Microsoft has sucked billions of dollars out of the IT industry that could have been spent in more fruitful ways, according to Novell.
Speaking on Monday at BrainShare, the company's annual user conference in Barcelona, Novell chief Jack Messman claimed that Microsoft's exhaustive licence fees for Windows have prevented end-user organisations and independent software developers from directing cash into more "innovative" software.
"I am of the opinion that innovation has been slowed because of Microsoft. It has sucked $60bn out of our industry that could have been used for innovation," he said.
A Microsoft spokesperson declined to comment on Messman's claims.
The solution, according to the Novell boss, will come through the movement to open source, which will force the further commoditisation of client and server operating systems -- allowing companies to spend more on development further up the application stack, said Messman.
"My vision is that companies won't have to spend so much on operating systems which have been commoditised and spend more on innovation," he said.
Novell is keen to position itself as a company able to offer a complete alternative to Microsoft from the client to the server, something that other Linux vendors such as Red Hat are currently shying away from. Novell claims to have increased its independent software vendor (ISV) and partner base by around 92 percent since its previous quarter.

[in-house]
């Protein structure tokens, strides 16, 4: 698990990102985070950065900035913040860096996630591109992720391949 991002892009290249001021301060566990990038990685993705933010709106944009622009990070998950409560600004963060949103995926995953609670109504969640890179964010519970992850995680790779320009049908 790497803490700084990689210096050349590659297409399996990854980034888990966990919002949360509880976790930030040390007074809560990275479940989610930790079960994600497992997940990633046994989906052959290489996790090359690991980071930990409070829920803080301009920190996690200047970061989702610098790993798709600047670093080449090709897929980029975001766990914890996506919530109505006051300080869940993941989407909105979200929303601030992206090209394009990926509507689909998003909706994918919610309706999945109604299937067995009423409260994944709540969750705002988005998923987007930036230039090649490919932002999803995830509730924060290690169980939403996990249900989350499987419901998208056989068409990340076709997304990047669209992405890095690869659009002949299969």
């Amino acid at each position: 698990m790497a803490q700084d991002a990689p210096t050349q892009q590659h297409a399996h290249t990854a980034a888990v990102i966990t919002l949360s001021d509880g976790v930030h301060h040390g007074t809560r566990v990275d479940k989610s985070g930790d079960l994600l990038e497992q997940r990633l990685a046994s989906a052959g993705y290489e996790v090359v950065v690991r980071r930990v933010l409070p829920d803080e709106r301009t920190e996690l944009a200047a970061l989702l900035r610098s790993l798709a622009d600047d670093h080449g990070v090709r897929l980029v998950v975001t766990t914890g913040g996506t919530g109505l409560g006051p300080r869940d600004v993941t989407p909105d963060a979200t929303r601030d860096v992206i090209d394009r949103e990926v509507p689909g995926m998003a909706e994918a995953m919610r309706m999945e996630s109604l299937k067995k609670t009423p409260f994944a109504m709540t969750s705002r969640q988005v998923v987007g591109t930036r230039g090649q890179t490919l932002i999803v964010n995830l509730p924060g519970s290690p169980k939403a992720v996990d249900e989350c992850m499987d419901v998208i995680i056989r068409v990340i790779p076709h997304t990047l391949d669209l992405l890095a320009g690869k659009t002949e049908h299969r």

Messman added that Novell is the only company offering support for third-party open source products such as the JBoss application server.
But despite vociferous support for everything open-source -- which included Messman running the graphics for his keynote speech off a Linux machine -- Novell admits that it will continue to support Windows for the foreseeable future.
"With a 94 percent market share we are not going to abandon Windows, that would be foolhardy -- but we do think the market will abandon Windows at some point. We will maintain a commitment to the Windows environment for as long as customers want us to," said Novell's chief technology officer Alan F. Nugent.
Novell made several partner and product announcements at the first day of the BrainShare conference including a partnership with German software maker Software AG to accelerate the adoption of Linux in the XML database software market.
Under the agreement, Software AG and Novell will jointly develop a database product based around on Suse Linux Enterprise Server 9 and the German firm's Tamino XML Server and EntireX Mediator.
Novell also announced a deal with server and software company Bull to offer SuSE Linux Enterprise 9 on its whole range of servers including EXPRESS5800 and NovaScale Blade servers.
Another partnership sees Novell working alongside German e-commerce specialist Intershop to encourage online retailers to port their operations onto Linux. Under the agreement, Intershop will port its Enfinity e-commerce software suite to Novell's SuSE Linux Enterprise Server 9.